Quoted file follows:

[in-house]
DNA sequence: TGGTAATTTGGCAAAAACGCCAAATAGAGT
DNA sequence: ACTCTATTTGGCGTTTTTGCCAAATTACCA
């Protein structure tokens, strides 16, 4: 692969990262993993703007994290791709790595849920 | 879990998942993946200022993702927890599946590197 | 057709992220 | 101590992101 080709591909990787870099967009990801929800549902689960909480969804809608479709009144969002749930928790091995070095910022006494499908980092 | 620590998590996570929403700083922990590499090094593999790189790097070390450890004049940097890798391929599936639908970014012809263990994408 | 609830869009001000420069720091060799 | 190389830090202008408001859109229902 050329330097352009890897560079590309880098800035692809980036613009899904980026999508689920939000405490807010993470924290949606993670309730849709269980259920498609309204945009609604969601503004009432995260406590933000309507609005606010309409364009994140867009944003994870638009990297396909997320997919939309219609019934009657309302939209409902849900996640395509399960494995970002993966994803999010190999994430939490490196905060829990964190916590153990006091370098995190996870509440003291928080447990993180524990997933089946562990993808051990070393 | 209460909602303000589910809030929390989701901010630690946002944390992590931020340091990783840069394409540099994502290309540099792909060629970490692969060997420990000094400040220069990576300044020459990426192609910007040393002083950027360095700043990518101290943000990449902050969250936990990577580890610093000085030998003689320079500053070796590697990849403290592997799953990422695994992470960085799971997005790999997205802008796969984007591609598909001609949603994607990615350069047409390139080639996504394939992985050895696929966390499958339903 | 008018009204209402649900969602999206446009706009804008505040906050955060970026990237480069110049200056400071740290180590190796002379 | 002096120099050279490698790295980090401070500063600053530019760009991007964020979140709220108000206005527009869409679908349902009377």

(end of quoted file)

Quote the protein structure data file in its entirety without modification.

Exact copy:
[in-house]
DNA sequence: TGGTAATTTGGCAAAAACGCCAAATAGAGT
DNA sequence: ACTCTATTTGGCGTTTTTGCCAAATTACCA
């Protein structure tokens, strides 16, 4: 692969990262993993703007994290791709790595849920 | 879990998942993946200022993702927890599946590197 | 057709992220 | 101590992101 080709591909990787870099967009990801929800549902689960909480969804809608479709009144969002749930928790091995070095910022006494499908980092 | 620590998590996570929403700083922990590499090094593999790189790097070390450890004049940097890798391929599936639908970014012809263990994408 | 609830869009001000420069720091060799 | 190389830090202008408001859109229902 050329330097352009890897560079590309880098800035692809980036613009899904980026999508689920939000405490807010993470924290949606993670309730849709269980259920498609309204945009609604969601503004009432995260406590933000309507609005606010309409364009994140867009944003994870638009990297396909997320997919939309219609019934009657309302939209409902849900996640395509399960494995970002993966994803999010190999994430939490490196905060829990964190916590153990006091370098995190996870509440003291928080447990993180524990997933089946562990993808051990070393 | 209460909602303000589910809030929390989701901010630690946002944390992590931020340091990783840069394409540099994502290309540099792909060629970490692969060997420990000094400040220069990576300044020459990426192609910007040393002083950027360095700043990518101290943000990449902050969250936990990577580890610093000085030998003689320079500053070796590697990849403290592997799953990422695994992470960085799971997005790999997205802008796969984007591609598909001609949603994607990615350069047409390139080639996504394939992985050895696929966390499958339903 | 008018009204209402649900969602999206446009706009804008505040906050955060970026990237480069110049200056400071740290180590190796002379 | 002096120099050279490698790295980090401070500063600053530019760009991007964020979140709220108000206005527009869409679908349902009377």